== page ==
The recent National Audit Office report on police forces in England and Wales makes for grim reading.
It found that the Home Office’s light-touch approach to oversight means it does not know if the police system is financially sustainable – there was no long-term plan or an understanding of demand on police services or their costs. Distribution of funding was found to be incoherent, failing to reflect new demands, and so on. The conclusion is that, with no plan for reform and no systematic approach to ensure forces are financially sustainable, there is no certainty that the Home Office’s oversight of policing is value for money – ouch!
Here in Scotland we are surely in a better place. Police Scotland, from a difficult birth, is at last struggling to its feet. It was never going to be easy, bringing together eight quite different forces, all with long and proud traditions, all with good and bad habits, subtely different practices and very different IT and communications systems. Add substantial cost savings and it was a fair challenge. For the first few years of its existence, Police Scotland had all the hallmarks of a good idea badly executed but now at last there are positive signs.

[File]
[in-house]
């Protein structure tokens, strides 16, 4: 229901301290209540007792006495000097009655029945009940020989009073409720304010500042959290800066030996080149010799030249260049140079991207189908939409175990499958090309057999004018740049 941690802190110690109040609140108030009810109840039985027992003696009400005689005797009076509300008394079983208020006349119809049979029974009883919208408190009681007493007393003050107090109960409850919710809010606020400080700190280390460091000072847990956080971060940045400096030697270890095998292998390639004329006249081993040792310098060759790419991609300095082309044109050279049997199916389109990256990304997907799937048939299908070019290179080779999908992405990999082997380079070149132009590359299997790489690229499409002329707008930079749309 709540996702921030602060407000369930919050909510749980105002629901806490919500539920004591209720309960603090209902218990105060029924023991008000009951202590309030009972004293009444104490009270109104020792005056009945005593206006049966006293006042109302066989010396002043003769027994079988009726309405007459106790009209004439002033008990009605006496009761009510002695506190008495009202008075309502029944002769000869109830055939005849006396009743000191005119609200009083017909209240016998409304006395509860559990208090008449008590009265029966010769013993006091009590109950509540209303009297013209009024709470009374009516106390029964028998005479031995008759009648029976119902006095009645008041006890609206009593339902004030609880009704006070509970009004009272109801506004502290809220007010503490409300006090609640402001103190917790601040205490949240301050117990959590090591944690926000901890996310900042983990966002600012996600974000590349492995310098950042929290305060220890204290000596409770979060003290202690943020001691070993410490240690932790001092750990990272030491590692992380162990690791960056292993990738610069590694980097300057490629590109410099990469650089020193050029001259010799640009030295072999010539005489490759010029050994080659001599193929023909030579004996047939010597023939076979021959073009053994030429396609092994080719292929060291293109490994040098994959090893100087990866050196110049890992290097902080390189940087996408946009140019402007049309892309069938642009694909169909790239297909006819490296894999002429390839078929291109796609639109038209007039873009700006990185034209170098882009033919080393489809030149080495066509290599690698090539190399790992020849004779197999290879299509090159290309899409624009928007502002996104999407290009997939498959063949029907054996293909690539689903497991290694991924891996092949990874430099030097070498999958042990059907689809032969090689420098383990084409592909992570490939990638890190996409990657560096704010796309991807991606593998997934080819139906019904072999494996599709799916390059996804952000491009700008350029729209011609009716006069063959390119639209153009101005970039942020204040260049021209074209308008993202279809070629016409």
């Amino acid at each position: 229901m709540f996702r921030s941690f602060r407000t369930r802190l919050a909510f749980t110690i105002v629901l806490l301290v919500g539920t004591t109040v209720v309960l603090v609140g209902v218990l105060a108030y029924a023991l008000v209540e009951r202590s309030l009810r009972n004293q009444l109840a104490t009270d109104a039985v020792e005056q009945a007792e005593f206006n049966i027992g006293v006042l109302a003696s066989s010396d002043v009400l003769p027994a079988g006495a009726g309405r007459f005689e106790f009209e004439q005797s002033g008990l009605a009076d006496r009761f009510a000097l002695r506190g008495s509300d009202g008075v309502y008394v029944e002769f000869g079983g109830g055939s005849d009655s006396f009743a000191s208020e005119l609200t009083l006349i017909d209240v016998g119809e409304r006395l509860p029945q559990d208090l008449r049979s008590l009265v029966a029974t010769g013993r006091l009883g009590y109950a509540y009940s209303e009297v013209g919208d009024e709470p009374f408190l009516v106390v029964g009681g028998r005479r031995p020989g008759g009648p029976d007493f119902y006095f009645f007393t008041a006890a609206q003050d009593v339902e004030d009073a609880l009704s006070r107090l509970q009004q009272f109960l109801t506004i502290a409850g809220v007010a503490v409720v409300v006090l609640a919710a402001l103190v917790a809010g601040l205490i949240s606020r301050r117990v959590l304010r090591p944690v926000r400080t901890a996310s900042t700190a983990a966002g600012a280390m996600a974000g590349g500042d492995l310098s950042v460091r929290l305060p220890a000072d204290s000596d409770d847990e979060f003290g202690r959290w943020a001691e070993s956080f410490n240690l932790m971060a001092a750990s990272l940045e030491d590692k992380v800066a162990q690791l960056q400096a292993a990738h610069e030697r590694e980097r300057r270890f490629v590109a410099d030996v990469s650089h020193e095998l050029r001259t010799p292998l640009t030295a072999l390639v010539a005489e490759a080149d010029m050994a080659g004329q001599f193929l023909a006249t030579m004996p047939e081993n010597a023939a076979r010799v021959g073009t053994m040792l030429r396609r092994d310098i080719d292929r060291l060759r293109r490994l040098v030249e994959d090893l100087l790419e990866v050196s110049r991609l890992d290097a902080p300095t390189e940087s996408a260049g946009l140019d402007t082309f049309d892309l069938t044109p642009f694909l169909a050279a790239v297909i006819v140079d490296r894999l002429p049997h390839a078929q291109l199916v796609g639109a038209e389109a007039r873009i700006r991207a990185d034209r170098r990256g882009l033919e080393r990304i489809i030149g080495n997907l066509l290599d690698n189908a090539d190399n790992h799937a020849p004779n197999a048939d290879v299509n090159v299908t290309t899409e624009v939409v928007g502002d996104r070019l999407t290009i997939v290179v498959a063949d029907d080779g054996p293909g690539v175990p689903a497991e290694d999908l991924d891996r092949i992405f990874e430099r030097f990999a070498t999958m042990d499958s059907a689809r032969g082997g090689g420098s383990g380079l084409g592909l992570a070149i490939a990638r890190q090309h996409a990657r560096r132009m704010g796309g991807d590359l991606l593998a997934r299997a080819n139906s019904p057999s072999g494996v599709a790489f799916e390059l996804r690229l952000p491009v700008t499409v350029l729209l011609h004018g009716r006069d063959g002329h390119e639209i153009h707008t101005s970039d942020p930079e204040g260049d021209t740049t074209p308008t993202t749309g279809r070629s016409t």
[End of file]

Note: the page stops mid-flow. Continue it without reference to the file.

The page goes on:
The Scottish Police Authority – the governing body – chaired by someone experienced in Scottish Public life and, more importantly, a Chief Constable fit for purpose. Iain Livingstone, who most informed observers believe should have been appointed the last time the job fell vacant, has all the qualities to make a success of his huge job. The early signs are encouraging, the tone of his messages to his staff and his outreach to local authority chief executives show an insight and deftness of touch absent in either of his predecessors. There is a long way to go and many hurdles to overcome but Livingstone has the potential to grow into the police leader Scotland needs and his beleaguered staff deserves.
But before we settle back to self congratulation, let’s consider the road ahead.
The bald facts are that Police Scotland has fewer people and a lot less money than the old constituent forces. Recruitment is strong but so are retirement numbers. Years of experience cannot be quickly replaced by new recruits no matter how keen and well led. Added to that is the long decline of essential civilian support staff, reduced to balance the books.
And like his colleagues in England, Livingstone and his force face the biggest hurdle of all – the iron law of physics which dictates that you cannot do more of one thing without doing less of another given the same resource. You can juggle numbers, conjure up all the tricks you have up your sleeve but the hard facts remain. New demands are rising. Cyber crime, counter terrorism and the seemingly unending historic abuse investigations all demand you do more while the old problems stubbornly refuse to go away.
Housebreaking, a horrible crime for the victims, remains high, the drug trade is still vibrant and in the West of Scotland gang members continue their endless cycle of assassination with knife and gun.
Livingstone will need all the help he can get, not just from the politicians and the professionals but from civic Scotland- that’s you and me.
And if we really want to live in a “safer and stronger” Scotland we must actually do something about it.
• Tom Wood is a writer and former Deputy Chief Constable of Lothian & Borders Police